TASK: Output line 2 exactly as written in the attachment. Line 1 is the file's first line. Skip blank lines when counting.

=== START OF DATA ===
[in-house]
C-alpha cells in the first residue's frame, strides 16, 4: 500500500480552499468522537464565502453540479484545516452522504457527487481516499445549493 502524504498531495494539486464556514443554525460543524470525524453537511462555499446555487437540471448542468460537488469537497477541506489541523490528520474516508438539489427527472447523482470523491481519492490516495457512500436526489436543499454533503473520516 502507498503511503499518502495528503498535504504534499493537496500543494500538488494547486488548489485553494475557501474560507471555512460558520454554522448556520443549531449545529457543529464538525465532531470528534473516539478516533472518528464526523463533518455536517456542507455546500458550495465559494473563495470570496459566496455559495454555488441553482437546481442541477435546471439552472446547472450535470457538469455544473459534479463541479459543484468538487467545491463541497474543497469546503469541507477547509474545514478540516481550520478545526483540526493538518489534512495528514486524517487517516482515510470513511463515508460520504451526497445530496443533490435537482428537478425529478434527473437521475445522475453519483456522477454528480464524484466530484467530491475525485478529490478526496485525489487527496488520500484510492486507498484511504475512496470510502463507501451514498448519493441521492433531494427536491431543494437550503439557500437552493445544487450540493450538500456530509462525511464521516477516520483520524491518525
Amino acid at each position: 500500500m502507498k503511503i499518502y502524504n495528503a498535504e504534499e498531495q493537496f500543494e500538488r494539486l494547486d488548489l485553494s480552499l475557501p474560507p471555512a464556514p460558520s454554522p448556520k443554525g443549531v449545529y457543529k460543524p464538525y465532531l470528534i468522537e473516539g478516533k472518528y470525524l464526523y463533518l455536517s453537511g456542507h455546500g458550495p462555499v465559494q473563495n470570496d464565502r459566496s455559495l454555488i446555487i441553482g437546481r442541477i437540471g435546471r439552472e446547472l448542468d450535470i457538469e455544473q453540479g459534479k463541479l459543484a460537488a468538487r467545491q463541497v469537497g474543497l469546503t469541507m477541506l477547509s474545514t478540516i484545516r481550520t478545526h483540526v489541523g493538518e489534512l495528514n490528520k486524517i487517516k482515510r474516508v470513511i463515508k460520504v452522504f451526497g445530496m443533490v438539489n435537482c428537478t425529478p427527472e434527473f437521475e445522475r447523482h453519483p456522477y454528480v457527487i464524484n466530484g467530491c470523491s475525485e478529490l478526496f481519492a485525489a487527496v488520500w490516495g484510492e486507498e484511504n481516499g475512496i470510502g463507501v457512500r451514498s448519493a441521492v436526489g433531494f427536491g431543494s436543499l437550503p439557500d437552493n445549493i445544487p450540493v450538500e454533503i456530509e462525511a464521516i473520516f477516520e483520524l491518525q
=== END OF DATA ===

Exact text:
C-alpha cells in the first residue's frame, strides 16, 4: 500500500480552499468522537464565502453540479484545516452522504457527487481516499445549493 502524504498531495494539486464556514443554525460543524470525524453537511462555499446555487437540471448542468460537488469537497477541506489541523490528520474516508438539489427527472447523482470523491481519492490516495457512500436526489436543499454533503473520516 502507498503511503499518502495528503498535504504534499493537496500543494500538488494547486488548489485553494475557501474560507471555512460558520454554522448556520443549531449545529457543529464538525465532531470528534473516539478516533472518528464526523463533518455536517456542507455546500458550495465559494473563495470570496459566496455559495454555488441553482437546481442541477435546471439552472446547472450535470457538469455544473459534479463541479459543484468538487467545491463541497474543497469546503469541507477547509474545514478540516481550520478545526483540526493538518489534512495528514486524517487517516482515510470513511463515508460520504451526497445530496443533490435537482428537478425529478434527473437521475445522475453519483456522477454528480464524484466530484467530491475525485478529490478526496485525489487527496488520500484510492486507498484511504475512496470510502463507501451514498448519493441521492433531494427536491431543494437550503439557500437552493445544487450540493450538500456530509462525511464521516477516520483520524491518525